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The hardest Baldur's Gate 3 boss fight is also its most delightful

baldur's gate iii boss fight spectatorImage: Larian Studios

Baldur’s Gate III has its hooks in me, hard. I’ve been eschewing other big fall releases like Starfield and Cyberpunk: Phantom Liberty because I can’t resist this game’s deep D&D combat or its wonderfully rich characters and stories. I’m on my second playthrough at the moment, taking the evil Dark Urge character origin (basically a fantasy Dexter Morgan) and indulging in some of the setting’s more dastardly role-playing options. Herein lies one of the best boss fights I’ve played in years.

LArian Studios

Warning: this article contains late-game spoilers for Baldur’s Gate III!

Playing through a second time allows me to go deeper down the rabbit hole on some of the game’s more crucial choices, much more so than a basic save scum to see what happens on the next Choose Your Own Adventure page. My mustache-twirling Gloomstalker Ranger (with a few levels in Rogue just for extra sneakiness) decided to betray the main helper character, who’s been hanging out in the party’s brains and keeping them from turning into betentacled mind flayers. This involves breaking into one of the hells — D&D lore has nine different flavors — and stealing a big magic hammer from a devil’s mansion.

Now, Baldur’s Gate III has been hyping up this devil, Raphael, for almost the entire game. He shows up shortly into the first act, taunting you with some old world charm and the ability to solve pretty much all your problems with the snap of a finger. It’s a classic Faustian bargain — Raphael’s dad in the lore is even named Mephistopheles. He shows up again and again, archly teasing you and hinting at his grander ambitions, chewing the scenery like a Tim Curry villain in every conversation. Through various interactions the game makes it clear that this guy is one of the bigger bad guys you’ll encounter and taking him on directly is nearly impossible.

There are big choices to be made before you’re even in a position to steal Raphael’s prize. You have to betray your brain roomie in favor of helping a species who haven’t been especially nice to you, find a way into his hellish mansion, then make a plan to get the hammer and get out. The long mission is basically what would happen if you hired Ocean’s Eleven instead of the Fellowship of the Ring.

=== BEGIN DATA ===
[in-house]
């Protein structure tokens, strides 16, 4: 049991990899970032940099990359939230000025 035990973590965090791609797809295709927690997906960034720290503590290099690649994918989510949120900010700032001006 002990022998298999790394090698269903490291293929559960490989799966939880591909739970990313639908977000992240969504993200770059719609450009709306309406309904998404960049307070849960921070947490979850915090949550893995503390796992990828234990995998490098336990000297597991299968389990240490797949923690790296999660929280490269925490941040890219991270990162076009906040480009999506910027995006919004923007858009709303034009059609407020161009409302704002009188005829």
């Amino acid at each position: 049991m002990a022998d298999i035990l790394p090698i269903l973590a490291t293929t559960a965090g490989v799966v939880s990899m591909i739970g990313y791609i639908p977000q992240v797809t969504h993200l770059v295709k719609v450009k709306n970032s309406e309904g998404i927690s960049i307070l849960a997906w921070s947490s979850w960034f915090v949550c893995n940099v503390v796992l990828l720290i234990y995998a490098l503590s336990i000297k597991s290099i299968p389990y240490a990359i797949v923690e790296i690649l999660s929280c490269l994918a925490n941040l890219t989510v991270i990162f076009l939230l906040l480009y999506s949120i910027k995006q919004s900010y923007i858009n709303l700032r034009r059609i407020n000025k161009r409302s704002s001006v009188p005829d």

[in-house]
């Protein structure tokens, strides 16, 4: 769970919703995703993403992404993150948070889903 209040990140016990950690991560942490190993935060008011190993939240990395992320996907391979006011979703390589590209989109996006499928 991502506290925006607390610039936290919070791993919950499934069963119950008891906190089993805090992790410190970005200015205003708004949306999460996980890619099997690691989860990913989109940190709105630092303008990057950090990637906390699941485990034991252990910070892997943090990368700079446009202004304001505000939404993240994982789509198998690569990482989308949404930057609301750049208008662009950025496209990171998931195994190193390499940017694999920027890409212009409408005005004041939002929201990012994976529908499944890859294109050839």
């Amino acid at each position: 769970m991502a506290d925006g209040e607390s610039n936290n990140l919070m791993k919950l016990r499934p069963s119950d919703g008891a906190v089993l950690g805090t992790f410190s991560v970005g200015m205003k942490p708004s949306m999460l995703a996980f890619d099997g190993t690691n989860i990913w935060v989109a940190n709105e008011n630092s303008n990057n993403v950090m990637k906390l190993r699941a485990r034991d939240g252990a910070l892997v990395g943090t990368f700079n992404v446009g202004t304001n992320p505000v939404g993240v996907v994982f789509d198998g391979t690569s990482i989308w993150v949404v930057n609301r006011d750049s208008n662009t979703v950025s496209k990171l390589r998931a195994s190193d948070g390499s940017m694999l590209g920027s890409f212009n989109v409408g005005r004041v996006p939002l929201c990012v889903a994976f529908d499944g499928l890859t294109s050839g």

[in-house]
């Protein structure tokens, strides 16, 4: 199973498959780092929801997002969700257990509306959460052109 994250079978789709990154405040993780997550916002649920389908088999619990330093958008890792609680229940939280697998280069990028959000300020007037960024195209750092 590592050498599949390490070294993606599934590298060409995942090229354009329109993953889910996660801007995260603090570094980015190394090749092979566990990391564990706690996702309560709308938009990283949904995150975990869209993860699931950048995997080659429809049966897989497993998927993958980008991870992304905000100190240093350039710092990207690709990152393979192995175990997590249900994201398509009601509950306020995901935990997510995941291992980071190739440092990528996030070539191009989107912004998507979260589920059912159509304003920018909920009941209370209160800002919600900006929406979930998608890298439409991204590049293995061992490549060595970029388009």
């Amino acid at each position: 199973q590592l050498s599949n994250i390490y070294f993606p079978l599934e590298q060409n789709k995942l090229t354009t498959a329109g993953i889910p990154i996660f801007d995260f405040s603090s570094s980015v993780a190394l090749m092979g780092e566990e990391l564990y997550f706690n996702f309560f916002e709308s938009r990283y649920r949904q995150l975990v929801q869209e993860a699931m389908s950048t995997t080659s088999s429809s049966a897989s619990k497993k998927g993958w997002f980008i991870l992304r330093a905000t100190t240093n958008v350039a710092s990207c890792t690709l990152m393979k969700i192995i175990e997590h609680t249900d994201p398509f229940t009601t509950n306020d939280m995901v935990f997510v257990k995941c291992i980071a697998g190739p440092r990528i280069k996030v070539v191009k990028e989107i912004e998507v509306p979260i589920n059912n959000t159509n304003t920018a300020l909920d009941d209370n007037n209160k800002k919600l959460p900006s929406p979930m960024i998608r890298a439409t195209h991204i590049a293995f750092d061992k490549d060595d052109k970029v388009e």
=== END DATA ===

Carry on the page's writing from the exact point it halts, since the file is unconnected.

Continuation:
At this point in the game, you’re near the end and should be about at the height of your leveled-up power. You’ve been taking on tough boss fights for twenty or thirty hours. You’ve got a party full of martial and magical badasses brimming with top-tier gear. You think it might just be possible to step up to a devil. Even so, when it’s revealed that you’re here to rob the joint, several of the mansion’s named characters won’t even bother fighting you. They tell you in no uncertain terms that the moment Raphael arrives, he’s going to slam-dunk your severed head into the nearest infernal chamber pot.

But you’re committed. You’ve looted the mansion for all it’s worth, and faced a handful of monsters that would have wiped your party a few hours ago. You’ve exercised all your skills of trickery and thievery, possibly taking detours to rescue a halfling damsel and/or bang a shape-shifting incubus in the boudoir (yeah, Baldur’s Gate III isn’t afraid to get naughty). You’re ready to make a break for it and the stage is set for the biggest fight you’ve seen yet.

Larian Studios

You run for the door. Raphael shows up, infernally angry but still unconcerned by a handful of high-level adventurers. He summons a room full of demons, plus one of the hardest bosses you fought in the story’s second act, more or less just to hold his fancy coat. He shifts into his classic devil look, complete with horns, wings, and spikey tail.

And then he starts singing.

Up to this point, Baldur’s Gate III has stuck with some fairly standard orchestral music. You’ve heard a couple of vocal performances, but they’ve been limited to ominous chanting in a fantasy language you don’t understand. Raphael gets a full-on villain song, something you’d expect to hear as a Disney bad guy taunts a princess. Again, I can’t help but be reminded of Tim Curry, since Raphael is basically a perfect mix of Legend’s Darkness and The Three Musketeers‘ Count Richelieu.

And here’s the amazing thing: This villain song isn’t a scripted and motion-captured cutscene, it’s background music. It isn’t a showpiece, like the James Bond-inspired intro to Metal Gear Solid 3 or the much-loved (and thematically similar!) musical number that comes out of nowhere in Saints Row: Gat out of Hell. Nope, this song was written, performed, and produced, just to give ambiance to this fight. And it’s perfect, putting a final flourish on Andrew Wincott’s vocal performance as an demonic drama queen.

If you’re playing through Baldur’s Gate III, you owe it to yourself to try stealing the Orphic Hammer at least once, just to hear the song. But if you just can’t help yourself, here it is:

The boss fight, as promised, is incredibly difficult. Even with a maxed-out party I got wiped on my first try. In order to clear it, I resorted to having my necromantic wizard summon an army of critters and setting my cleric to boost everyone’s stats and heal constantly. But through it all, hearing Raphael musically taunt me was delightful. The song was a wonderful surprise, and a testament to the effort that Larian Studios has put into this title. It’s easily the most fun I’ve had with a video game this year.

Michael is a former graphic designer who’s been building and tweaking desktop computers for longer than he cares to admit. His interests include folk music, football, science fiction, and salsa verde, in no particular order.

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